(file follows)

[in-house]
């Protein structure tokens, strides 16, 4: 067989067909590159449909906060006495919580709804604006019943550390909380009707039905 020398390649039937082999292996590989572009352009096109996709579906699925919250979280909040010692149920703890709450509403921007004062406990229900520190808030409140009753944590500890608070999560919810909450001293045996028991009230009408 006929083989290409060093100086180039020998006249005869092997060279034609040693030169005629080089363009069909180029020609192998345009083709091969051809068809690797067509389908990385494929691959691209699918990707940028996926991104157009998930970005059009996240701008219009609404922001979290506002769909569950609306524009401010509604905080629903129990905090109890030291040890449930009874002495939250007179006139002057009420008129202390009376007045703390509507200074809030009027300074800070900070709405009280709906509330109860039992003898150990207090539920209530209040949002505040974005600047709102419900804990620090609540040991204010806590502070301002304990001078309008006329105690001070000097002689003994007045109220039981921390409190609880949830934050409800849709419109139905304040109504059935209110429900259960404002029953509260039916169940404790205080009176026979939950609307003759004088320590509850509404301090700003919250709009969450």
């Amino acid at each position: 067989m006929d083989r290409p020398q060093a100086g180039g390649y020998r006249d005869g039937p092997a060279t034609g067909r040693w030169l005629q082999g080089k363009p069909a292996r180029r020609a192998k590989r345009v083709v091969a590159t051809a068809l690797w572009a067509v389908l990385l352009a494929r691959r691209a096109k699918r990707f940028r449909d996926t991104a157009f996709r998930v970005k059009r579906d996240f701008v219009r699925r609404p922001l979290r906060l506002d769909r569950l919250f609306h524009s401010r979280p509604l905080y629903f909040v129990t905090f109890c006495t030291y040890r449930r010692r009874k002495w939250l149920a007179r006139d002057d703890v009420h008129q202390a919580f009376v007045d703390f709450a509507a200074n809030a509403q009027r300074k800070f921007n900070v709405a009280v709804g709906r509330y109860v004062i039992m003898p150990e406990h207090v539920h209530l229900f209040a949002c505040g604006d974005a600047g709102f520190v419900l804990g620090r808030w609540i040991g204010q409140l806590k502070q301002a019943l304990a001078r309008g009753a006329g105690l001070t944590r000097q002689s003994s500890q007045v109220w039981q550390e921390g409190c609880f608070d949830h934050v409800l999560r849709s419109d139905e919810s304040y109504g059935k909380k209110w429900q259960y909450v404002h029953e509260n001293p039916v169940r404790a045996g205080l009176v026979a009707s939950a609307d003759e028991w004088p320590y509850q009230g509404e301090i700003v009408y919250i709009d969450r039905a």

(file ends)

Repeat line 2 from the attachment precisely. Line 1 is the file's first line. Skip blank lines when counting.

């Protein structure tokens, strides 16, 4: 067989067909590159449909906060006495919580709804604006019943550390909380009707039905 020398390649039937082999292996590989572009352009096109996709579906699925919250979280909040010692149920703890709450509403921007004062406990229900520190808030409140009753944590500890608070999560919810909450001293045996028991009230009408 006929083989290409060093100086180039020998006249005869092997060279034609040693030169005629080089363009069909180029020609192998345009083709091969051809068809690797067509389908990385494929691959691209699918990707940028996926991104157009998930970005059009996240701008219009609404922001979290506002769909569950609306524009401010509604905080629903129990905090109890030291040890449930009874002495939250007179006139002057009420008129202390009376007045703390509507200074809030009027300074800070900070709405009280709906509330109860039992003898150990207090539920209530209040949002505040974005600047709102419900804990620090609540040991204010806590502070301002304990001078309008006329105690001070000097002689003994007045109220039981921390409190609880949830934050409800849709419109139905304040109504059935209110429900259960404002029953509260039916169940404790205080009176026979939950609307003759004088320590509850509404301090700003919250709009969450």